A team of neurosurgeons from the College of Medicine at the University of Illinois at Chicago (UIC) recently stepped into CAVE2 to solve a vexing problem that presented itself in the arteries of the brain of a real patient. The method they used could someday benefit hundreds of thousands of Americans who fall victim to brain aneurysms and strokes, the third leading cause of death in the United States. Read more in this news release.
Credit: Lance Long for Electronic Visualization Laboratory, University of Illinois at Chicago
University of Arkansas at Fayetteville chemistry professor James Hinton says "it's really important that students be able to touch, feel, see ... embrace” proteins. He has used nuclear magnetic resonance (NMR) to look at protein structure and function. But he wanted to find a way to educate and engage students about his discoveries. See more in this Science Nation video.
Credit: Science Nation, National Science Foundation
If you can see something on your computer, why shouldn't you be able to feel it? "Touch is an important part of the sensory experience of being a human," says Katherine J. Kuchenbecker, an assistant professor of Mechanical Engineering and Applied Mechanics at the University of Pennsylvania. See more in this news video.
Credit: National Science Foundation
The Division of Computer and Network Systems (CNS) of the Computer and Information Science and Engineering (CISE) Directorate supports research and education activities that invent new computing and networking technologies and that explore new ways to make use of existing technologies.
The Electronic Visualization Laboratory (EVL) at the University of Illinois at Chicago is an interdisciplinary research laboratory specializing in the design and development of high-resolution scientific visualization and virtual-reality display systems, collaboration software and advanced networking infrastructure.
August 19, 2013
CAVE2 immerses scientists and engineers in their research – literally!
Next generation visualization technology takes researchers deep into cells or far into space
With support from the National Science Foundation (NSF), computer scientists at the University of Illinois at Chicago (UIC) are pushing science fiction closer to reality with a wraparound virtual world in which a researcher wearing 3-D glasses can take a walk through a human brain, fly over the surface of Mars and more! The system, known as CAVE2, has an 8-foot-high screen that encircles the viewer by 320 degrees. A panorama of images springs from 72 stereoscopic liquid crystal display panels, conveying a dizzying sense of being able to touch what's not really there.
For the Electronic Visualization Laboratory (EVL) at UIC, the CAVE2, also known as the Next-Generation CAVE (NG-CAVE), represents the culmination of decades of experience and expertise developing both immersive environments and scalable-resolution tiled display walls--from the room-sized CAVE virtual environment in 1992, to the office-sized ImmersaDesk in 1994, to the GeoWall in 2000, and the more recent, ultra-high-resolution LamdaVision tiled-display wall and autostereoscopic Varrier-tiled-display wall.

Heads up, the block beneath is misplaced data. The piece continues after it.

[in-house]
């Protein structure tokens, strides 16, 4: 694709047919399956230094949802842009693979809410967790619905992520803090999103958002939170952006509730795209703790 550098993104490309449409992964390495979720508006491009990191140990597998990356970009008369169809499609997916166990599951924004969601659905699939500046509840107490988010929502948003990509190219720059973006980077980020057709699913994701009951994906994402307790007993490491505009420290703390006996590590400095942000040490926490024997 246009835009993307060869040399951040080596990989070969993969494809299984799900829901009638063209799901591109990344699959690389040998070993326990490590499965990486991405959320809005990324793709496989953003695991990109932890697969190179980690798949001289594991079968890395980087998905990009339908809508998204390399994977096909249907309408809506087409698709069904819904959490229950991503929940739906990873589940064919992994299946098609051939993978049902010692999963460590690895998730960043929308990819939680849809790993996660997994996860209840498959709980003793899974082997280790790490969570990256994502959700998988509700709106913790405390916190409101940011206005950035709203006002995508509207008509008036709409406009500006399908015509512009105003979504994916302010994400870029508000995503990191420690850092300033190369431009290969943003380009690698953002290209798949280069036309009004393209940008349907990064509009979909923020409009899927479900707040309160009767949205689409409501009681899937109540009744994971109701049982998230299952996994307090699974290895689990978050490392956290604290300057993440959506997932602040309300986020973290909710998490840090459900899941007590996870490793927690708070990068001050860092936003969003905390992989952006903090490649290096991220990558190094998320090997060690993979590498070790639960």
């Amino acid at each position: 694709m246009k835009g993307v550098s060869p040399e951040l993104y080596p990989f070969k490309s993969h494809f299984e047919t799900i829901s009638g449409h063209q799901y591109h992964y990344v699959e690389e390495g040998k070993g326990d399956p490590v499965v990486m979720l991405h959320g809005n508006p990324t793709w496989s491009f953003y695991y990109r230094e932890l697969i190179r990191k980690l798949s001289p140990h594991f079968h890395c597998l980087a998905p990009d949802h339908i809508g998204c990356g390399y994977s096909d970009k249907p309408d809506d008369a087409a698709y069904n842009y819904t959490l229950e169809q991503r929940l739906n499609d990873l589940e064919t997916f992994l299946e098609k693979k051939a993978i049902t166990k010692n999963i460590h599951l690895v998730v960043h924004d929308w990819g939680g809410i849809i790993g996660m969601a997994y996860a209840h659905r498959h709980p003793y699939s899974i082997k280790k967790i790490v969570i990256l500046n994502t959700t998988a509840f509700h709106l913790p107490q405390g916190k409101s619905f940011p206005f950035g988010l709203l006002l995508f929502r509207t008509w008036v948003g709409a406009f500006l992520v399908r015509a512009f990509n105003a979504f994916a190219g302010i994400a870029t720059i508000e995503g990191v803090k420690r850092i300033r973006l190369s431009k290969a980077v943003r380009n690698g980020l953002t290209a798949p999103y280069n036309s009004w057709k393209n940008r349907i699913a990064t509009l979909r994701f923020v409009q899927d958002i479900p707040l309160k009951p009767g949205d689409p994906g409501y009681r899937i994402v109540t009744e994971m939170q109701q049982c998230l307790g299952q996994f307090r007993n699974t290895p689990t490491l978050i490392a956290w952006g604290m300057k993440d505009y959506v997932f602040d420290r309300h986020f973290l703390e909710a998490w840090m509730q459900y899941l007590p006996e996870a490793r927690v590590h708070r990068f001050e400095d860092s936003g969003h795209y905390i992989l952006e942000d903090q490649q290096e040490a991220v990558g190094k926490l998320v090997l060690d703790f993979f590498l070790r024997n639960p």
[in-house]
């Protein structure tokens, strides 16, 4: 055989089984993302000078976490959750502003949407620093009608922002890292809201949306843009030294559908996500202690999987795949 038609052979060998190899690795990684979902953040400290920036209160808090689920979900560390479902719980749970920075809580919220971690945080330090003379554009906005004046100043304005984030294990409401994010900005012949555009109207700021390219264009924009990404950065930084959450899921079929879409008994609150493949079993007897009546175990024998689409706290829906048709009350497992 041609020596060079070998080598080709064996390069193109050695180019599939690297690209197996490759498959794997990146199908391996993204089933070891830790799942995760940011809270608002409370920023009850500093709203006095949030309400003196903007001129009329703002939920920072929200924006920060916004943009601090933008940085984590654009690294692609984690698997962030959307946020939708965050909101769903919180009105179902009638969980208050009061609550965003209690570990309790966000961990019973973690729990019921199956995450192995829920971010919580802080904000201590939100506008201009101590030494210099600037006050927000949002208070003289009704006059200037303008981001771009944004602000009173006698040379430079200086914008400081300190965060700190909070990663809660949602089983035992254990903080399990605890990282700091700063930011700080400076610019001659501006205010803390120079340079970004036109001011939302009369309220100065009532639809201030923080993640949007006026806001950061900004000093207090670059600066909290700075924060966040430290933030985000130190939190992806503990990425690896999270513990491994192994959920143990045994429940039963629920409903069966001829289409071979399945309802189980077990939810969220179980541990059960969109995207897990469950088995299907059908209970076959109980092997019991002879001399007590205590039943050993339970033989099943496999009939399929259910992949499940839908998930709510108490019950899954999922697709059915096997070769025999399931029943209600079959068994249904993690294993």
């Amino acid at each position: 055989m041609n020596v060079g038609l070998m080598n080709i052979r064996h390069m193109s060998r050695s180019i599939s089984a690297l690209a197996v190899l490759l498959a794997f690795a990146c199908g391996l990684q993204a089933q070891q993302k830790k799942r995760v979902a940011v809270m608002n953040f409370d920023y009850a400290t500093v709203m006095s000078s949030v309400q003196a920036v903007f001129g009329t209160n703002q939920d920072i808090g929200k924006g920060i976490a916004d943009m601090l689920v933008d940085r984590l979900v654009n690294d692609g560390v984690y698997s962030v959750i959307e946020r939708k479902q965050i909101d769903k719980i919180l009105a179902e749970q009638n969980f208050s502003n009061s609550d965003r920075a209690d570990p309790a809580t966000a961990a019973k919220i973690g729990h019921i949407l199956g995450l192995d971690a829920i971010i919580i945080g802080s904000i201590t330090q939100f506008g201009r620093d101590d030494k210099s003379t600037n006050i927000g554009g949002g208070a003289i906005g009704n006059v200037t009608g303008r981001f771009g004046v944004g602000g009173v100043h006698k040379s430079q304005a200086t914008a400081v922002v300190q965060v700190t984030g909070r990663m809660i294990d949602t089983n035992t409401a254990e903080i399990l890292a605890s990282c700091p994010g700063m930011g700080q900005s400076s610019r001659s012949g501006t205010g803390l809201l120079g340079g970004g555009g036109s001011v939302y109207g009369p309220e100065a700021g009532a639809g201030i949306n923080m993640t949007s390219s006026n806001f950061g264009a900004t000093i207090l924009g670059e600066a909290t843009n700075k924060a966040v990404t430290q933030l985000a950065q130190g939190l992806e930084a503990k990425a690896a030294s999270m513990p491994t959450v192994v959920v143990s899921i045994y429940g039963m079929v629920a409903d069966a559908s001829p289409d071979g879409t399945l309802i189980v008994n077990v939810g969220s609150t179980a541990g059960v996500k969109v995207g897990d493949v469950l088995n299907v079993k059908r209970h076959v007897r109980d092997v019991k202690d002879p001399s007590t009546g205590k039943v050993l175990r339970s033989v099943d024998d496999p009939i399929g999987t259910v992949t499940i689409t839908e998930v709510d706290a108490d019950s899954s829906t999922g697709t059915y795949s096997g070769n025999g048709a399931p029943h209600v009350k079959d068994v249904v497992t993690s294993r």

Each new generation of visualization instrumentation has provided scientific communities with one or more advanced features (higher resolution, unencumbered stereoscopic viewing, multi-gigabit connectivity and intuitive user interfaces), in addition to better coupling worldwide scientific virtual organizations, and better integrating scientific workplaces with globally distributed cyberinfrastructure.
The CAVE2 is the culmination of EVL's 20-plus years of expertise in virtual-reality and tiled display walls, creating a hybrid reality environment that can simultaneously display both 2-D and 3-D stereoscopic information. The CAVE2 is constructed using near-seamless, passive-stereo, LCD displays rather than traditional projectors. The net effect is a new CAVE2 that has a visual acuity to match human vision, can be scaled to even greater resolution, is affordable--compared to projection-based approaches--requires little maintenance, can be fully immersive or can display both 2-D and 3-D information using EVL-developed software called SAGE (Scalable Adaptive Graphics Environment), and is a true collaborative space that can support multiple viewers. The instrument also opens new opportunities in computer science research at the intersection of large-scale data visualization, human computer interaction, virtual reality and high-speed networking. CAVE2 data is provided by:
American Bridge Company and Fluor Enterprises
Argonne National Laboratory
European Space Agency
Montana State University
Skidmore, Owings & Merrill
University of California, San Diego, Calit2
University of Illinois at Chicago
University of Massachusetts, Amherst
University of Southern California
The research in this episode was funded by NSF through the American Recovery and Reinvestment Act of 2009.
Any opinions, findings, conclusions or recommendations presented in this material are only those of the presenter grantee/researcher, author, or agency employee; and do not necessarily reflect the views of the National Science Foundation.